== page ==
A high-tech, 32 channel digital sound controller throws a pianola and a vast collection of recycled hi-fi speakers (icons of technological redundancy) into dynamic relationship in John Wynnes new sonic sculpture.
The Soundtrap research residency at Beaconsfield
has enabled Wynne to explore its architectural acoustics with precision. High-level audio tools have allowed the artist to experiment with the way in which computers can be used to, in effect, draw and sculpt with moving sound. The research leads to an immersive sound installation, exhibiting for six weeks.
The Victorian technology of the player piano is a perfect fit for the surroundings of Beaconsfield, which was originally a Ragged School for deprived children. It will be used not in a musical way but visually as a sculptural element and sonically as a kind of tone generator to explore the remarkable acoustics of the space. Although precisely what the piece will look and sound like will only develop gradually over the residency, it will hover on the borders of sound and music, playing on the aura of the absent/redundant performer and on the personality and history of the gathered speakers.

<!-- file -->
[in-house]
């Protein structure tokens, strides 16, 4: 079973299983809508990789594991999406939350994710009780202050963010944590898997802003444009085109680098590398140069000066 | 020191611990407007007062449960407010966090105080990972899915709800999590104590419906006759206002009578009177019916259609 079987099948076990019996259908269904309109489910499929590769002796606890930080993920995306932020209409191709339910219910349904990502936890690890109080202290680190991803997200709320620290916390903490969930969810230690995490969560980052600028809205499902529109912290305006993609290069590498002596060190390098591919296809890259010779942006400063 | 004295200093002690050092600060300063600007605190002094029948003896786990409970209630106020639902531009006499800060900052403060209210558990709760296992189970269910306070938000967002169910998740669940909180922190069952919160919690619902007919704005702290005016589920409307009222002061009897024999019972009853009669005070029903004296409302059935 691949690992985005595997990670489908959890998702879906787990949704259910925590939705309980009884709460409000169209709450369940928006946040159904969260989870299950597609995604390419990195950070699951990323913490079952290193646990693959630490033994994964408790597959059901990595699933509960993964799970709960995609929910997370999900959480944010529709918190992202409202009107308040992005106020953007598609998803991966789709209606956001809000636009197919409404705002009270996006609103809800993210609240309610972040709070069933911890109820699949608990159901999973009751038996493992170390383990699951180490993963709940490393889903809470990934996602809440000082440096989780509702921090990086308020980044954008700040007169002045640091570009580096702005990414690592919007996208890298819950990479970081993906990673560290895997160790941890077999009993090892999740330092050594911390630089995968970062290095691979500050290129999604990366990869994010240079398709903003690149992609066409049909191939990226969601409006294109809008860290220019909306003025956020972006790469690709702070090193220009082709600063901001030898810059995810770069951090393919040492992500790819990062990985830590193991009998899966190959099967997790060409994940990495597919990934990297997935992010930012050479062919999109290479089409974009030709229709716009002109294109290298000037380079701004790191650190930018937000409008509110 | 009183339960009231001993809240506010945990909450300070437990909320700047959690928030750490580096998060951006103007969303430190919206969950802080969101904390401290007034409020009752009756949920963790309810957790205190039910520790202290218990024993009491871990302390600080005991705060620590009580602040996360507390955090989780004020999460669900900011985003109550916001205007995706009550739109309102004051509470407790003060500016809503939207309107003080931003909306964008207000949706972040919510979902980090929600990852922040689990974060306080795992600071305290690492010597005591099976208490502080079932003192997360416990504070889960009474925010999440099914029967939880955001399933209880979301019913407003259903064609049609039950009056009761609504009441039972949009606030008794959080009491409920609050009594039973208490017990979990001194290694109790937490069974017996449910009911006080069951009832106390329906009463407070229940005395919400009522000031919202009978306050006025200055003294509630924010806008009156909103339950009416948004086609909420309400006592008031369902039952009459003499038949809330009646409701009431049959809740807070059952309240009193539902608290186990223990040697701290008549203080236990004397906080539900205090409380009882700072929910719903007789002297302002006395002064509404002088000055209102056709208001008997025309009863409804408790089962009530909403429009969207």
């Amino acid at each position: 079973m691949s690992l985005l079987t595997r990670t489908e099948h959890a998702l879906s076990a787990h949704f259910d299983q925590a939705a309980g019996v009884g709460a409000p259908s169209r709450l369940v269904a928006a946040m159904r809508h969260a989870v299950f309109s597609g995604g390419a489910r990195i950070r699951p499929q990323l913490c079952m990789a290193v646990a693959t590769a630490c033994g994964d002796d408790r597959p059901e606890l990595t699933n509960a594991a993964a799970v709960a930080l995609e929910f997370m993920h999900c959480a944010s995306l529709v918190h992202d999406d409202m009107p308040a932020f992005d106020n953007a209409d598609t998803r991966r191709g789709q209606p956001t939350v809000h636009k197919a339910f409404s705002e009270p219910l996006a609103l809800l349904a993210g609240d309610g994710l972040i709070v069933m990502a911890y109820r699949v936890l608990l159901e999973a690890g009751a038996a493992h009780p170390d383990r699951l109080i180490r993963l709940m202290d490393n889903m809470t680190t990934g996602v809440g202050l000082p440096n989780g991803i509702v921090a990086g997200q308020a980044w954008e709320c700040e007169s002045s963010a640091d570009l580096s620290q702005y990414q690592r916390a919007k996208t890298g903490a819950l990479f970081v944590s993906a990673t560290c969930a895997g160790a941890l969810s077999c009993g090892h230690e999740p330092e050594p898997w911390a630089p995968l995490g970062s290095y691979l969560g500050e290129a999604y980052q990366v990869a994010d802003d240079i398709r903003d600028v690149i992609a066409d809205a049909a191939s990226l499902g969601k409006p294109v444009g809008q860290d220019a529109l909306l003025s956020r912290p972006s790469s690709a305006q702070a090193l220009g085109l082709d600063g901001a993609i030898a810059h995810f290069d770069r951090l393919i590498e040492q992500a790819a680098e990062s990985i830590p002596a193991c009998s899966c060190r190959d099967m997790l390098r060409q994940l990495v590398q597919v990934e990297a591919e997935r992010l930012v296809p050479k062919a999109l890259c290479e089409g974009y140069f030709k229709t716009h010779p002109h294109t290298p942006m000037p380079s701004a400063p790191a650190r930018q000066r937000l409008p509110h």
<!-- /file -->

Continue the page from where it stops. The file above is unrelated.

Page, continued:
John Wynnes spatial composition is informed by the everyday noises reaching the room from beyond its walls. These have become the basis for a set of synthetic sounds created within the gallery and then moved intelligently throughout the space via 32 sound channels outputting through more than 300 hi-fi speakers. The computer-generated experience is offset by the acoustic interventions of a modified player-piano, powered by a domestic vacuum cleaner and re-programmed with a new score encoded on its paper roll.
The combination of multi-channel technology, the resonance of a classic mechanical instrument, sculpture on a grand scale and Beaconsfields legendary acoustic, promises a rare sensory experience.
Soundtrap IV is a Beaconsfield Commission supported by the PRS Foundation and Arts and Humanities Research Council. The artist also wishes to thank his two assistants, Kimmo Modig and Antoine Bertin, the Research Department of London College of Communications, Rex Lawson of the Pianola Institute, Richmond Sound Design (Canada) and Veolia Environmental Services.
Soundtrap is Beaconsfields portfolio scheme for new sonic works.